Conditions Are Right For Super Fog
June 16, 2015
Conditions are right for the formation of super fog in Florida right now and that could make driving treacherous for Floridians.
Despite some recent scattered thunderstorms, North Florida is currently experiencing drought conditions and is considered the driest area in the state. The few recent thunderstorms in the area have built up quickly and then rapidly disappeared however, the lightning created by these storms can strike areas far from the rainfall. Those lightning strikes are causing wildfires and it appears that North Florida may be entering a significant fire season. Already, multiple wildfires have popped up throughout the region.
It’s bad enough when the smoke from these fires crosses over roadways. Heavy smoke can make driving conditions extremely hazardous but, when the smoke mixes with fog, conditions can rapidly turn deadly.
As we all know from our basic science classes, warm air holds a lot more moisture and, when humidity levels near 100 percent, fog can form; especially in the cooler, early morning hours. If the fog mixes with smoke from a wildfire, the water droplets in the fog can coat the smoke particles turning it into what’s known as a super fog. Super fog is much more dense and doesn’t dissipate as quickly as a normal fog.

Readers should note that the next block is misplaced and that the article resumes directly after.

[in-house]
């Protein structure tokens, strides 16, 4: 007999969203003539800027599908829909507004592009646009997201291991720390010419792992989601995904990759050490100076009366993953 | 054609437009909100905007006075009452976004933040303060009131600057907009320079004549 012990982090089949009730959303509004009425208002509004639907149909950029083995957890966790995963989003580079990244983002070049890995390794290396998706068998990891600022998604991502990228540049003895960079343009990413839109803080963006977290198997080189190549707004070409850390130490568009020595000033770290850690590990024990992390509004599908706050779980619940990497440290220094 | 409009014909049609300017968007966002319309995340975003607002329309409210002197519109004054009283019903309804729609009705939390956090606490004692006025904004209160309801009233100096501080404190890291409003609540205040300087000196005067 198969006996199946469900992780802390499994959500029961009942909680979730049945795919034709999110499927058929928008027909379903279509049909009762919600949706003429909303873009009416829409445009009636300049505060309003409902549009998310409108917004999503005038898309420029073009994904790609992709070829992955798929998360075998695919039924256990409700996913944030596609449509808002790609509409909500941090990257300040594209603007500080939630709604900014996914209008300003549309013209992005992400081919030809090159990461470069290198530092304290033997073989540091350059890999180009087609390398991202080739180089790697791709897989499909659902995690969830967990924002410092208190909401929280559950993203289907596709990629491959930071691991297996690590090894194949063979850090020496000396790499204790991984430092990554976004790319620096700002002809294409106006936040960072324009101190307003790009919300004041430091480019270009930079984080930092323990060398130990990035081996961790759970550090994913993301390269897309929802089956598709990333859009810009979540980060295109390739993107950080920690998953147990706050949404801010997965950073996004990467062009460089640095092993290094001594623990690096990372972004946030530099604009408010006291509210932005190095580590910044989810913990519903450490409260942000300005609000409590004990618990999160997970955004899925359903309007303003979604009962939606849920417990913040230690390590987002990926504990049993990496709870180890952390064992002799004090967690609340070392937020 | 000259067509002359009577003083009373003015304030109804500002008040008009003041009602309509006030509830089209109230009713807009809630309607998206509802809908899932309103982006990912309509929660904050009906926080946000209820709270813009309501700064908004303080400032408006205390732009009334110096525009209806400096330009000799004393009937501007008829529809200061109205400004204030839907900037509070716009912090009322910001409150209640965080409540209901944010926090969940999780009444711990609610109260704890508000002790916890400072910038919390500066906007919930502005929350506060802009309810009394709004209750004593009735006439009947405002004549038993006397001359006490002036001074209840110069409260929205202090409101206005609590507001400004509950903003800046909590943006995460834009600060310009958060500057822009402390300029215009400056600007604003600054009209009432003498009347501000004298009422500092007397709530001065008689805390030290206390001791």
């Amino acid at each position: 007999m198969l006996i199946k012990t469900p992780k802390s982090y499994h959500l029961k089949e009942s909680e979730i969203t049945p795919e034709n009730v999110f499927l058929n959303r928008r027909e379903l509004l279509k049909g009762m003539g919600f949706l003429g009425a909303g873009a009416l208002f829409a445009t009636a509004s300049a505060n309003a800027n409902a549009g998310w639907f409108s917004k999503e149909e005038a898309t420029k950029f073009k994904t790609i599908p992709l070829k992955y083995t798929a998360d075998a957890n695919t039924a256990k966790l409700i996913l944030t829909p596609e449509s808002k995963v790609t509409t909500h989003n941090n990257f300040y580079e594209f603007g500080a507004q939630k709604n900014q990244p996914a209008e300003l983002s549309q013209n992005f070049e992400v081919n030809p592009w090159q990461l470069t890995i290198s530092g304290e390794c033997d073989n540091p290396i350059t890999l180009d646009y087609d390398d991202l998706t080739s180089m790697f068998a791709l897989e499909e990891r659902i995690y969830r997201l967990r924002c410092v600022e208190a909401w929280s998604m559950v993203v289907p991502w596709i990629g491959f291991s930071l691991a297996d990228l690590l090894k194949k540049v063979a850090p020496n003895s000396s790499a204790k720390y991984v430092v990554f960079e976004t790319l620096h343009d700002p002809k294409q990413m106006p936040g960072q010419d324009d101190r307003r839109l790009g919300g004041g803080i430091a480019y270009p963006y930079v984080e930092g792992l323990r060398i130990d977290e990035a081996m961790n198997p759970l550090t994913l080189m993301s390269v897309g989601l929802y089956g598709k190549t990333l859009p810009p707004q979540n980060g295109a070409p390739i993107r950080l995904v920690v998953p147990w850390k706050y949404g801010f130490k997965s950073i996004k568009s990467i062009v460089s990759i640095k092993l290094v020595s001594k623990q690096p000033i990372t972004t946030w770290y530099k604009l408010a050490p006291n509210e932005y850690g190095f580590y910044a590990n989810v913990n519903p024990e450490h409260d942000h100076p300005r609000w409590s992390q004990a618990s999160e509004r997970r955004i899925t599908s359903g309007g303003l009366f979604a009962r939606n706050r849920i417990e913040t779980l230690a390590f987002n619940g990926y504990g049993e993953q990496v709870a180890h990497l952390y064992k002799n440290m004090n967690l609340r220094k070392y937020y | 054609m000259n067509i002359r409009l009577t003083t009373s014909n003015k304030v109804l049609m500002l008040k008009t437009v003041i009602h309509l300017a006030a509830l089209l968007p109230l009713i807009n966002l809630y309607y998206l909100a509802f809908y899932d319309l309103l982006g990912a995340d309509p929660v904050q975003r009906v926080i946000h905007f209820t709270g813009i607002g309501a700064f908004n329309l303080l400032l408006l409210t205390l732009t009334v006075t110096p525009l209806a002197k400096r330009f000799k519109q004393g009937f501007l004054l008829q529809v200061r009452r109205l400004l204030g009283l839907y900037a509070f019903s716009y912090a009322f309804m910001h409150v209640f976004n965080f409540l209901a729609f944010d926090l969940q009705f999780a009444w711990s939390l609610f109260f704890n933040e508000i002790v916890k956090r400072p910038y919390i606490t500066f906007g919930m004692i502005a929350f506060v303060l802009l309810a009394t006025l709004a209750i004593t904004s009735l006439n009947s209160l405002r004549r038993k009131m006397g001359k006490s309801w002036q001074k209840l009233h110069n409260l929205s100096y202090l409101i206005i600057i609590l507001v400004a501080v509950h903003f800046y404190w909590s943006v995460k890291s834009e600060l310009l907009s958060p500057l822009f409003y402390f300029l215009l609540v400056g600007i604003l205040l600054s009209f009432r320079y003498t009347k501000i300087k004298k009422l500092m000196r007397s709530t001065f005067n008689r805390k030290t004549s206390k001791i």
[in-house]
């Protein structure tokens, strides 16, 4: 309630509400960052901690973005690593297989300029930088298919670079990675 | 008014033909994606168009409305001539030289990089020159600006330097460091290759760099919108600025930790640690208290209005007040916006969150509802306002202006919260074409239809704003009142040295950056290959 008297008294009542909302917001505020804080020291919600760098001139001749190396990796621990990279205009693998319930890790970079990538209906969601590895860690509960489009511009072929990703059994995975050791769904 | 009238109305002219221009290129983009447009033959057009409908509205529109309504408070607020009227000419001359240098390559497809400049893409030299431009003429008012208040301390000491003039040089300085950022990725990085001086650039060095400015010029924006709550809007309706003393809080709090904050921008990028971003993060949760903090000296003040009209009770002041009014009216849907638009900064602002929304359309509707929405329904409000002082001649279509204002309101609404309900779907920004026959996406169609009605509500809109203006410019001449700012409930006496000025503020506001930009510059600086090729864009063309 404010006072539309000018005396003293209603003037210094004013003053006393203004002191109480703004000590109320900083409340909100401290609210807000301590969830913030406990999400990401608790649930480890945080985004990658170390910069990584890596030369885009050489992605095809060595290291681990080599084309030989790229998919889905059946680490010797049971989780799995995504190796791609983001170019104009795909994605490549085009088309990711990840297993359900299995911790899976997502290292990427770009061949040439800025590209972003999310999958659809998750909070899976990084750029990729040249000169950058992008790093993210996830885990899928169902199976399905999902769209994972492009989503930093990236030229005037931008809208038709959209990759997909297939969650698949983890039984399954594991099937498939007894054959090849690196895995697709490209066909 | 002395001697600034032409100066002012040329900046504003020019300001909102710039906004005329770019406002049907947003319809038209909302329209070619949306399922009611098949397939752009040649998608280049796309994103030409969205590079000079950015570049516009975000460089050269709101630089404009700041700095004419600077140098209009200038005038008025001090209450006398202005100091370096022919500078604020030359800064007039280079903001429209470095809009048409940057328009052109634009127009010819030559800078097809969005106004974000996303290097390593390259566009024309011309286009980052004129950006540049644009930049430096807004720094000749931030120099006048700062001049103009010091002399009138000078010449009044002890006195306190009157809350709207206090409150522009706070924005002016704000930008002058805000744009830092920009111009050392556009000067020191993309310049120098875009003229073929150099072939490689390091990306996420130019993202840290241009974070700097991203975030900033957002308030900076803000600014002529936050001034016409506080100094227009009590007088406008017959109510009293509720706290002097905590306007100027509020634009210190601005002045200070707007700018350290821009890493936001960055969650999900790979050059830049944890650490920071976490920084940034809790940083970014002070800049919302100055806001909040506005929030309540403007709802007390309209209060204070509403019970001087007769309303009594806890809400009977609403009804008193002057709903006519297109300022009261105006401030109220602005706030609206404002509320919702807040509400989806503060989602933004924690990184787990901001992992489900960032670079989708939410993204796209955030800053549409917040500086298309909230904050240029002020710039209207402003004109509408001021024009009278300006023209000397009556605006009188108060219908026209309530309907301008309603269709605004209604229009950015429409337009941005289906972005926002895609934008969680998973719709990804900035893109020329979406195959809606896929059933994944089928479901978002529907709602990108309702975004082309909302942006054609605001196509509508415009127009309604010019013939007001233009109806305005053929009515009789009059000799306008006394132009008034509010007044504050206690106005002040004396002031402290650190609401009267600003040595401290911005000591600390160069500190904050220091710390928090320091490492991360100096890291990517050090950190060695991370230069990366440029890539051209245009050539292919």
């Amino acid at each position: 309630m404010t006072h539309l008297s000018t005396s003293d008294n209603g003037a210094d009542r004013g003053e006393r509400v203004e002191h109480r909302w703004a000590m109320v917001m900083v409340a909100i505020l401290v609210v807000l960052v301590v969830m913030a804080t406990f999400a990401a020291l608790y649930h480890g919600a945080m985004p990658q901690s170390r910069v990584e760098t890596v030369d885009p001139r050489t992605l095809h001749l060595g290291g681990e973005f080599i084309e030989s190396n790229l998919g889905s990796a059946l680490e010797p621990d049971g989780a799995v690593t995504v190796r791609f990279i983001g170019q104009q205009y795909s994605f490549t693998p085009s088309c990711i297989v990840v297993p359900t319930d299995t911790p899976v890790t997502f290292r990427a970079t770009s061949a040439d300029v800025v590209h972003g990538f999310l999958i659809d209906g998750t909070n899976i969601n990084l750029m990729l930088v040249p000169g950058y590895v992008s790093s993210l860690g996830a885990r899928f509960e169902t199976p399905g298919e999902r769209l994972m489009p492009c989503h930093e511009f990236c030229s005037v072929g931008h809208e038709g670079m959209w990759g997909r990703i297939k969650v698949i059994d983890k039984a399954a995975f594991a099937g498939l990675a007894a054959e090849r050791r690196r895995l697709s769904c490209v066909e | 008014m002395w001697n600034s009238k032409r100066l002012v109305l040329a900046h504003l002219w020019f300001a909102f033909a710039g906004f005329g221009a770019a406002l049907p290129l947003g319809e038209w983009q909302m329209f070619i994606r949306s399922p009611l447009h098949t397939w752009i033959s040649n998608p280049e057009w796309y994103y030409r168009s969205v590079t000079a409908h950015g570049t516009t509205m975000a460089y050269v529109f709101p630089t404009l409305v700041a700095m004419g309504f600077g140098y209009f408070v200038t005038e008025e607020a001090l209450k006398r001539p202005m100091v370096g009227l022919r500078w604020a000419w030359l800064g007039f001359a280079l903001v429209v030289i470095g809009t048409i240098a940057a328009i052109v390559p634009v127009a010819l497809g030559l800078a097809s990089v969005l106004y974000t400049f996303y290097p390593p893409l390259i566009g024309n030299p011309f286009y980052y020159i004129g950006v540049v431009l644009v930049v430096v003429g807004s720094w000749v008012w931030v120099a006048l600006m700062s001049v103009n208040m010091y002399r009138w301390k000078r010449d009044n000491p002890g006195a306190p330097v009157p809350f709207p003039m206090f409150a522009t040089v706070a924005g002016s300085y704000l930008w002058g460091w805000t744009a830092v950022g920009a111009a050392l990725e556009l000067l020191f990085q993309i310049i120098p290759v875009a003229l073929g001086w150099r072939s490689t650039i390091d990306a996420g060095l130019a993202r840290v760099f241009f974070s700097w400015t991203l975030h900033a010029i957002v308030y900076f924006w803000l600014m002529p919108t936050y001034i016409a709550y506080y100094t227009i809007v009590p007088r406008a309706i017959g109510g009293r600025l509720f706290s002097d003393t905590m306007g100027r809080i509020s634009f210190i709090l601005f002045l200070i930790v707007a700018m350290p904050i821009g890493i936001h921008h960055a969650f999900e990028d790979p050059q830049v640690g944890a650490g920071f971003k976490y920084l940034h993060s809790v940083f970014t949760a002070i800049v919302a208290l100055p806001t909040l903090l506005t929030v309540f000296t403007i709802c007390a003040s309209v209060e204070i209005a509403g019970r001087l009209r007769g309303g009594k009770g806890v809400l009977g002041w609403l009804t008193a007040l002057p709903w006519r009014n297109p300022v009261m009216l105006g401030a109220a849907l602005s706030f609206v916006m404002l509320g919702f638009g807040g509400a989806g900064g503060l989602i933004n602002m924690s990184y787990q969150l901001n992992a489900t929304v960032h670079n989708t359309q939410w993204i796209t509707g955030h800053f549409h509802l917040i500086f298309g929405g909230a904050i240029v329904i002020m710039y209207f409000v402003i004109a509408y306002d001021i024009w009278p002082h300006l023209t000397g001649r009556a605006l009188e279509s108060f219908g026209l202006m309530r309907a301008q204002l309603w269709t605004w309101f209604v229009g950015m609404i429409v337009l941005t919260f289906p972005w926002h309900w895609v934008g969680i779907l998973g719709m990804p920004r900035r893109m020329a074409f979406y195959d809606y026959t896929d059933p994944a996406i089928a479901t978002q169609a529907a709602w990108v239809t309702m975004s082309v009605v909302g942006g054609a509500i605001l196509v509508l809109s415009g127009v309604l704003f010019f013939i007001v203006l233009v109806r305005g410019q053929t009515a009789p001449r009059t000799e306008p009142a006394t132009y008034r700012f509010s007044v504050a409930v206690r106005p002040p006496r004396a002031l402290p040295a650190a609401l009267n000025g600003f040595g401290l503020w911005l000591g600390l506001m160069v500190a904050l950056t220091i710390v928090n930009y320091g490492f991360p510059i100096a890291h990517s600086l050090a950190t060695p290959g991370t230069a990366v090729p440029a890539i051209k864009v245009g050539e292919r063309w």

Super fog has been responsible for some of the largest multi-vehicle crashes in the country.
Super fog caused a multi-vehicle crash on I-75 near Gainesville in January 2013 that killed 10 people and injured more than 20 others. Rescuers couldn’t see the victims but, instead, had to listen for screams and moans to reach the injured.
In January 2008, a super fog on I-4 near Lakeland, FL was responsible for a pileup involving 70 vehicles that killed four people and injured 38 others.
If you encounter thick smoke, fog, or a combination of the two, slow down and get off the road. Turning on your hazard lights may not do any good because the fog can be so thick, your lights won’t be visible to other drivers until it’s too late. Crack your window to listen for crashes ahead and, if possible, get off at the nearest exit.
See more: World News: Deadly Pileup